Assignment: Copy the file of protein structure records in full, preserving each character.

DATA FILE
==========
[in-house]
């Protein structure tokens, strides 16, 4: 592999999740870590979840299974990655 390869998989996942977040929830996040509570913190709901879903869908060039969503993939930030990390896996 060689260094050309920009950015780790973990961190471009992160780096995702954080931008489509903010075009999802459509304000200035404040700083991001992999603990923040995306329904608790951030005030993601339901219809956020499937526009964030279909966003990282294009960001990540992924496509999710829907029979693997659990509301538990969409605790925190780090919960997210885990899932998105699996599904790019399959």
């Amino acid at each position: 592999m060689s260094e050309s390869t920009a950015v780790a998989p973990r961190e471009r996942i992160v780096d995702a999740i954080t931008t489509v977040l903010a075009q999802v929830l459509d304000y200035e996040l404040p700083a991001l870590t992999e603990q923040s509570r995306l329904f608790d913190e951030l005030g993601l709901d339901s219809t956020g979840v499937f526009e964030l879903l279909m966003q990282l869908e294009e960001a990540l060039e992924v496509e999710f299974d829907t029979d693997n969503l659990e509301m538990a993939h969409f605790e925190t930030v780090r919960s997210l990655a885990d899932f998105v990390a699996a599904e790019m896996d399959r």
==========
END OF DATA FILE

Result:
[in-house]
């Protein structure tokens, strides 16, 4: 592999999740870590979840299974990655 390869998989996942977040929830996040509570913190709901879903869908060039969503993939930030990390896996 060689260094050309920009950015780790973990961190471009992160780096995702954080931008489509903010075009999802459509304000200035404040700083991001992999603990923040995306329904608790951030005030993601339901219809956020499937526009964030279909966003990282294009960001990540992924496509999710829907029979693997659990509301538990969409605790925190780090919960997210885990899932998105699996599904790019399959």
């Amino acid at each position: 592999m060689s260094e050309s390869t920009a950015v780790a998989p973990r961190e471009r996942i992160v780096d995702a999740i954080t931008t489509v977040l903010a075009q999802v929830l459509d304000y200035e996040l404040p700083a991001l870590t992999e603990q923040s509570r995306l329904f608790d913190e951030l005030g993601l709901d339901s219809t956020g979840v499937f526009e964030l879903l279909m966003q990282l869908e294009e960001a990540l060039e992924v496509e999710f299974d829907t029979d693997n969503l659990e509301m538990a993939h969409f605790e925190t930030v780090r919960s997210l990655a885990d899932f998105v990390a699996a599904e790019m896996d399959r």